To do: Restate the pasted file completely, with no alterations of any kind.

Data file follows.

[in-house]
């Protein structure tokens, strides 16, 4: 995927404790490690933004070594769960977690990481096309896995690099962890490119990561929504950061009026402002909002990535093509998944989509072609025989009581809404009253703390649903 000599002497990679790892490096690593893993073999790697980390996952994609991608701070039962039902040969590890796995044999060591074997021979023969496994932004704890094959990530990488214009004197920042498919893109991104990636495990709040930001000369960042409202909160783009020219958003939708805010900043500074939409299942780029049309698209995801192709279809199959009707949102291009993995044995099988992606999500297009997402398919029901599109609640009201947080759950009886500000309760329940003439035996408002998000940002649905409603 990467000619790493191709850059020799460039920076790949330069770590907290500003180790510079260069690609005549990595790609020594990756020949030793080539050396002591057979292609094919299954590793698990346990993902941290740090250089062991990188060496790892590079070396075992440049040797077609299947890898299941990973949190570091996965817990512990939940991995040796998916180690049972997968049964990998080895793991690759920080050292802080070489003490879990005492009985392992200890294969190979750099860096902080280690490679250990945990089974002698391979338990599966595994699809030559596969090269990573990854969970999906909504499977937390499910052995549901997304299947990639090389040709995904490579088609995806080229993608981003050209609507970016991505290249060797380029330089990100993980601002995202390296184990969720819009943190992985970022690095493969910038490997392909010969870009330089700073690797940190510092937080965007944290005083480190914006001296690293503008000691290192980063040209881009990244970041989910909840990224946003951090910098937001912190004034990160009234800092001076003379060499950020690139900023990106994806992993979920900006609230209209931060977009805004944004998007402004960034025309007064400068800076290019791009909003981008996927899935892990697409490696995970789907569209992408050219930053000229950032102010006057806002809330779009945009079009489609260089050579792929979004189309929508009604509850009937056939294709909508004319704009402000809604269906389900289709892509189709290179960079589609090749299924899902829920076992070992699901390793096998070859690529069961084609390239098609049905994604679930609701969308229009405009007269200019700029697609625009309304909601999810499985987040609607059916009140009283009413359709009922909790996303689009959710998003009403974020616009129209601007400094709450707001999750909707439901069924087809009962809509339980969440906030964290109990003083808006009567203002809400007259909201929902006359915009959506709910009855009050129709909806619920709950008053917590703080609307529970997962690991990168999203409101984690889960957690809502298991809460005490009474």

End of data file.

[in-house]
């Protein structure tokens, strides 16, 4: 995927404790490690933004070594769960977690990481096309896995690099962890490119990561929504950061009026402002909002990535093509998944989509072609025989009581809404009253703390649903 000599002497990679790892490096690593893993073999790697980390996952994609991608701070039962039902040969590890796995044999060591074997021979023969496994932004704890094959990530990488214009004197920042498919893109991104990636495990709040930001000369960042409202909160783009020219958003939708805010900043500074939409299942780029049309698209995801192709279809199959009707949102291009993995044995099988992606999500297009997402398919029901599109609640009201947080759950009886500000309760329940003439035996408002998000940002649905409603 990467000619790493191709850059020799460039920076790949330069770590907290500003180790510079260069690609005549990595790609020594990756020949030793080539050396002591057979292609094919299954590793698990346990993902941290740090250089062991990188060496790892590079070396075992440049040797077609299947890898299941990973949190570091996965817990512990939940991995040796998916180690049972997968049964990998080895793991690759920080050292802080070489003490879990005492009985392992200890294969190979750099860096902080280690490679250990945990089974002698391979338990599966595994699809030559596969090269990573990854969970999906909504499977937390499910052995549901997304299947990639090389040709995904490579088609995806080229993608981003050209609507970016991505290249060797380029330089990100993980601002995202390296184990969720819009943190992985970022690095493969910038490997392909010969870009330089700073690797940190510092937080965007944290005083480190914006001296690293503008000691290192980063040209881009990244970041989910909840990224946003951090910098937001912190004034990160009234800092001076003379060499950020690139900023990106994806992993979920900006609230209209931060977009805004944004998007402004960034025309007064400068800076290019791009909003981008996927899935892990697409490696995970789907569209992408050219930053000229950032102010006057806002809330779009945009079009489609260089050579792929979004189309929508009604509850009937056939294709909508004319704009402000809604269906389900289709892509189709290179960079589609090749299924899902829920076992070992699901390793096998070859690529069961084609390239098609049905994604679930609701969308229009405009007269200019700029697609625009309304909601999810499985987040609607059916009140009283009413359709009922909790996303689009959710998003009403974020616009129209601007400094709450707001999750909707439901069924087809009962809509339980969440906030964290109990003083808006009567203002809400007259909201929902006359915009959506709910009855009050129709909806619920709950008053917590703080609307529970997962690991990168999203409101984690889960957690809502298991809460005490009474």